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How does the villian Iago weave a web of deceit, and calculate the downfall of the...

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vanishedsmoke | Student | (Level 1) Honors

Posted May 6, 2013 at 5:04 PM via web

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How does the villian Iago weave a web of deceit, and calculate the downfall of the other characters? How does Shakespeare reveal his motives, actions and beliefs? Use specific examples from the text to support your answer.

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lsumner | High School Teacher | (Level 2) Senior Educator

Posted May 7, 2013 at 12:11 AM (Answer #1)

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In Othello, Shakespeare reveals the motives, actions and beliefs of Iago. Iago is a dangerous villain. He creates an evil plot to destroy Othello. Othello had passed over Iago and chosen Cassio has his new lieutenant. Iago coveted, truly desired, that position. He felt the position of lieutenant was rightfully his. In the very first Act, Iago is sharing his grievances with Roderigo about Othello giving the lieutenant position to Cassio. Iago is full of hatred when he tells Roderigo that important people had asked Othello to make Iago lieutenant: 

Three major people of the city
Personally ask him to make me his lieutenant,
Take off their hats to him. and, by the faith of man,
I know my price, I am worth that promotion.
But he, loving his own pride and purposes,
Evades them, beating around the bush proudly,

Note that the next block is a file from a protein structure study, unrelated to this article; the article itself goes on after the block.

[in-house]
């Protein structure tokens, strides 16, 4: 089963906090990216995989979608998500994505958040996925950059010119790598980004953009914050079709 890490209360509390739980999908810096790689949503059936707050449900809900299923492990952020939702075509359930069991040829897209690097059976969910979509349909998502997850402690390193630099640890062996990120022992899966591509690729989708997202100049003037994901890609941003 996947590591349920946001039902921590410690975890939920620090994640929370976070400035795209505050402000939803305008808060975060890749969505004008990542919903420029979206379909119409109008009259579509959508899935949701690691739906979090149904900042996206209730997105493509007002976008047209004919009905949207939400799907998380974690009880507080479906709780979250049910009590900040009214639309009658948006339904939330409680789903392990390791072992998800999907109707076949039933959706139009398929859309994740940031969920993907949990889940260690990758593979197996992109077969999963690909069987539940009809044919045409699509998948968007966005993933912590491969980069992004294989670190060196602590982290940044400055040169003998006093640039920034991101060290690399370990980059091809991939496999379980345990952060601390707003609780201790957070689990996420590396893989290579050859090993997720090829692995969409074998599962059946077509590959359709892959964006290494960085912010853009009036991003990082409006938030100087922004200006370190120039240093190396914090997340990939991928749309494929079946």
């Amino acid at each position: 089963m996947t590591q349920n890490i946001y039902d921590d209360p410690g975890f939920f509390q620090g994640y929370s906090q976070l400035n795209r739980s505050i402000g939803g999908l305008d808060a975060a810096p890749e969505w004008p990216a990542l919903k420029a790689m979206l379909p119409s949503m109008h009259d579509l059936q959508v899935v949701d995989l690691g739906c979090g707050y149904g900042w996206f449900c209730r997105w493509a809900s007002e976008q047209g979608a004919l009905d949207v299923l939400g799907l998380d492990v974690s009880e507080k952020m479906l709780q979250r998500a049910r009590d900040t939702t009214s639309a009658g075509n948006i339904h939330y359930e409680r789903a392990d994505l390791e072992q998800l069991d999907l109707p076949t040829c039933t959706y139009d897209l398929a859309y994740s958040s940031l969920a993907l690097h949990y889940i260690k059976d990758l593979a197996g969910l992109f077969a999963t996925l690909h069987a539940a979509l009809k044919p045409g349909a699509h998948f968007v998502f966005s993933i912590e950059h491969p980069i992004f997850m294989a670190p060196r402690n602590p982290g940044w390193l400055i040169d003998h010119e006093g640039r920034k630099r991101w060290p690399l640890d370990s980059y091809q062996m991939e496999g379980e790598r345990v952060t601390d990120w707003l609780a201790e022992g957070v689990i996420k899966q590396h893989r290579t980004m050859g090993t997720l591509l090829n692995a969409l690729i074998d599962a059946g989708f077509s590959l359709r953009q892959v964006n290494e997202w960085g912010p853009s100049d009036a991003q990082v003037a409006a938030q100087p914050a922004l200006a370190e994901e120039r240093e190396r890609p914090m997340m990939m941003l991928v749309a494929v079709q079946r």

Horribly stuffed with his usual talk of war.
And, in conclusion, tells
My mediators, “No,” because, "Certainly," he says,
"I have already chosen my officer."

No doubt, Iago is furious. His first act of revenge is to alert Brabantio that his beloved daughter Desdemona has secretly married Othello. Iago knows that Brabantio will seek to destroy Othello for wedding his beautiful daughter behind his back. 

When Iago arrives at Brabantio's home in the middle of the night, he begins shouting that thieves have taken your daughter:

Awake! what, ho, Brabantio! Thieves! Thieves! Thieves!
Look at your house, your daughter, and your bags!
Thieves! Thieves!

When Brabantio confronts Othello about stealing his daughter, Desdemona retaliates and tells her father that she intends to remain married to Othello. Iago's plot didn't work. Therefore, he had to change his plan. 

Next, Iago plots to make Othello think his lovely wife Desdemona is having an affair with Othello's new lieutenant Cassio. In this way, Iago can destroy Othello and Cassio at the same time. Othello trusts Iago. He repeatedly refers to Iago as "honest" Iago and calls him his friend:

My friend...honest, honest Iago.

Truly, Othello highly trusts Iago. For this reason, Iago was able to successfully plant seeds of doubt and jealousy in Othello. Iago pointed out that Desdemona had deceived her father when she had secretly married Othello:

She deceived her father by marrying you;

With this seed, Othello begins to doubt his wife. No doubt, Iago has planted his evil seeds about Desdemona. Iago begins to tear down Desdemona's character, causing Othello to question her integrity. At the same time, Iago pretentiously assures Othello of his love. Iago tells Othello that he loves him and that he only speaks against Desdemona due to his tremendous love for Othello:

I hope you will consider that what I have spoken
Comes from my love;

Othello falls for Iago's deceptive plan. Ultimately, Othello smothers his wife Desdemona because he believed Iago was his friend. Othello truly believed that Iago loved him. After all, Iago professed it over and over again.

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